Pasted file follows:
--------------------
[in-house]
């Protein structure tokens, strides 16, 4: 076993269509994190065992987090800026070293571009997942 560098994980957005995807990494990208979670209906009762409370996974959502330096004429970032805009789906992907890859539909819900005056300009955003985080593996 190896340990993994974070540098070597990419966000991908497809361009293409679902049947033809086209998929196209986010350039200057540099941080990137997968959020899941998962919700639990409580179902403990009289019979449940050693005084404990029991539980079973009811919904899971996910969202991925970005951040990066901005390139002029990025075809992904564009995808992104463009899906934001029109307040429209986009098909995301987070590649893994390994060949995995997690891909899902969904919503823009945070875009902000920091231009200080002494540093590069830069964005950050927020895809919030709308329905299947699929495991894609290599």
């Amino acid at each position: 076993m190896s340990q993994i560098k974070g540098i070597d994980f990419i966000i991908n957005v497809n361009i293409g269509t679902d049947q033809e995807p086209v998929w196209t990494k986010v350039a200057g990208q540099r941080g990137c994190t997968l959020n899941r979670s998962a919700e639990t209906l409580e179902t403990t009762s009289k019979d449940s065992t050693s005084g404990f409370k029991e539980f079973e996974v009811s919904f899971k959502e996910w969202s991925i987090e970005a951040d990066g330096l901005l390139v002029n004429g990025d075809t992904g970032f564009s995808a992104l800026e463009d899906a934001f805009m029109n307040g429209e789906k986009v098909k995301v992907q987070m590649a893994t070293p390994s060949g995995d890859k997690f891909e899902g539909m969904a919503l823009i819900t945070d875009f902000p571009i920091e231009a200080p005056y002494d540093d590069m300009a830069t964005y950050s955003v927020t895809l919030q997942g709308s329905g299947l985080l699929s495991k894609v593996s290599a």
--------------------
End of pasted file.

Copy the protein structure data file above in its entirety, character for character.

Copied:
[in-house]
């Protein structure tokens, strides 16, 4: 076993269509994190065992987090800026070293571009997942 560098994980957005995807990494990208979670209906009762409370996974959502330096004429970032805009789906992907890859539909819900005056300009955003985080593996 190896340990993994974070540098070597990419966000991908497809361009293409679902049947033809086209998929196209986010350039200057540099941080990137997968959020899941998962919700639990409580179902403990009289019979449940050693005084404990029991539980079973009811919904899971996910969202991925970005951040990066901005390139002029990025075809992904564009995808992104463009899906934001029109307040429209986009098909995301987070590649893994390994060949995995997690891909899902969904919503823009945070875009902000920091231009200080002494540093590069830069964005950050927020895809919030709308329905299947699929495991894609290599």
């Amino acid at each position: 076993m190896s340990q993994i560098k974070g540098i070597d994980f990419i966000i991908n957005v497809n361009i293409g269509t679902d049947q033809e995807p086209v998929w196209t990494k986010v350039a200057g990208q540099r941080g990137c994190t997968l959020n899941r979670s998962a919700e639990t209906l409580e179902t403990t009762s009289k019979d449940s065992t050693s005084g404990f409370k029991e539980f079973e996974v009811s919904f899971k959502e996910w969202s991925i987090e970005a951040d990066g330096l901005l390139v002029n004429g990025d075809t992904g970032f564009s995808a992104l800026e463009d899906a934001f805009m029109n307040g429209e789906k986009v098909k995301v992907q987070m590649a893994t070293p390994s060949g995995d890859k997690f891909e899902g539909m969904a919503l823009i819900t945070d875009f902000p571009i920091e231009a200080p005056y002494d540093d590069m300009a830069t964005y950050s955003v927020t895809l919030q997942g709308s329905g299947l985080l699929s495991k894609v593996s290599a």